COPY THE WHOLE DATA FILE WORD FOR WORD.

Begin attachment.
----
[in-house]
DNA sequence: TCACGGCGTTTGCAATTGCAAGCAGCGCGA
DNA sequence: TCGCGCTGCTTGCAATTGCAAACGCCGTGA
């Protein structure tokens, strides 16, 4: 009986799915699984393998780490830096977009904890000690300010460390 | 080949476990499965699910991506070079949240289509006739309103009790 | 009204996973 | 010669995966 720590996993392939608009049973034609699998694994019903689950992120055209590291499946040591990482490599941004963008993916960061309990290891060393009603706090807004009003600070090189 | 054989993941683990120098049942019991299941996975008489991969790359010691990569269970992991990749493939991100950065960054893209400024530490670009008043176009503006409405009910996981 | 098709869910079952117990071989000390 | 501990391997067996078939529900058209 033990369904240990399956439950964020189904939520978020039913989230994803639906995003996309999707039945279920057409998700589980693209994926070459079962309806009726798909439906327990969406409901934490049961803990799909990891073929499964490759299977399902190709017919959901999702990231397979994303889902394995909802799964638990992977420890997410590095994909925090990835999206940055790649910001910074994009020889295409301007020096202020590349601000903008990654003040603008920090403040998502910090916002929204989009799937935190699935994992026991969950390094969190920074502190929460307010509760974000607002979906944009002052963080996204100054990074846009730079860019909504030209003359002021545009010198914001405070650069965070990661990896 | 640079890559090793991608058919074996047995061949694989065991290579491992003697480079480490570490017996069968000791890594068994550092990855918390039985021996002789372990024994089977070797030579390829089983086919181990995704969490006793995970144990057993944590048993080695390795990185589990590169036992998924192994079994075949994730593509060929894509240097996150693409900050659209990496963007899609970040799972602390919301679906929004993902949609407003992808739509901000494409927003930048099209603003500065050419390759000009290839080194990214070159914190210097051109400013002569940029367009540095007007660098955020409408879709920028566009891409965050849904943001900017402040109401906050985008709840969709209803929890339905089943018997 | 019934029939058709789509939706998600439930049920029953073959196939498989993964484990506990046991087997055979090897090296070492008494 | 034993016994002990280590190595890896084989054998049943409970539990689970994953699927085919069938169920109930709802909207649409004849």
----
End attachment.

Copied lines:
[in-house]
DNA sequence: TCACGGCGTTTGCAATTGCAAGCAGCGCGA
DNA sequence: TCGCGCTGCTTGCAATTGCAAACGCCGTGA
């Protein structure tokens, strides 16, 4: 009986799915699984393998780490830096977009904890000690300010460390 | 080949476990499965699910991506070079949240289509006739309103009790 | 009204996973 | 010669995966 720590996993392939608009049973034609699998694994019903689950992120055209590291499946040591990482490599941004963008993916960061309990290891060393009603706090807004009003600070090189 | 054989993941683990120098049942019991299941996975008489991969790359010691990569269970992991990749493939991100950065960054893209400024530490670009008043176009503006409405009910996981 | 098709869910079952117990071989000390 | 501990391997067996078939529900058209 033990369904240990399956439950964020189904939520978020039913989230994803639906995003996309999707039945279920057409998700589980693209994926070459079962309806009726798909439906327990969406409901934490049961803990799909990891073929499964490759299977399902190709017919959901999702990231397979994303889902394995909802799964638990992977420890997410590095994909925090990835999206940055790649910001910074994009020889295409301007020096202020590349601000903008990654003040603008920090403040998502910090916002929204989009799937935190699935994992026991969950390094969190920074502190929460307010509760974000607002979906944009002052963080996204100054990074846009730079860019909504030209003359002021545009010198914001405070650069965070990661990896 | 640079890559090793991608058919074996047995061949694989065991290579491992003697480079480490570490017996069968000791890594068994550092990855918390039985021996002789372990024994089977070797030579390829089983086919181990995704969490006793995970144990057993944590048993080695390795990185589990590169036992998924192994079994075949994730593509060929894509240097996150693409900050659209990496963007899609970040799972602390919301679906929004993902949609407003992808739509901000494409927003930048099209603003500065050419390759000009290839080194990214070159914190210097051109400013002569940029367009540095007007660098955020409408879709920028566009891409965050849904943001900017402040109401906050985008709840969709209803929890339905089943018997 | 019934029939058709789509939706998600439930049920029953073959196939498989993964484990506990046991087997055979090897090296070492008494 | 034993016994002990280590190595890896084989054998049943409970539990689970994953699927085919069938169920109930709802909207649409004849």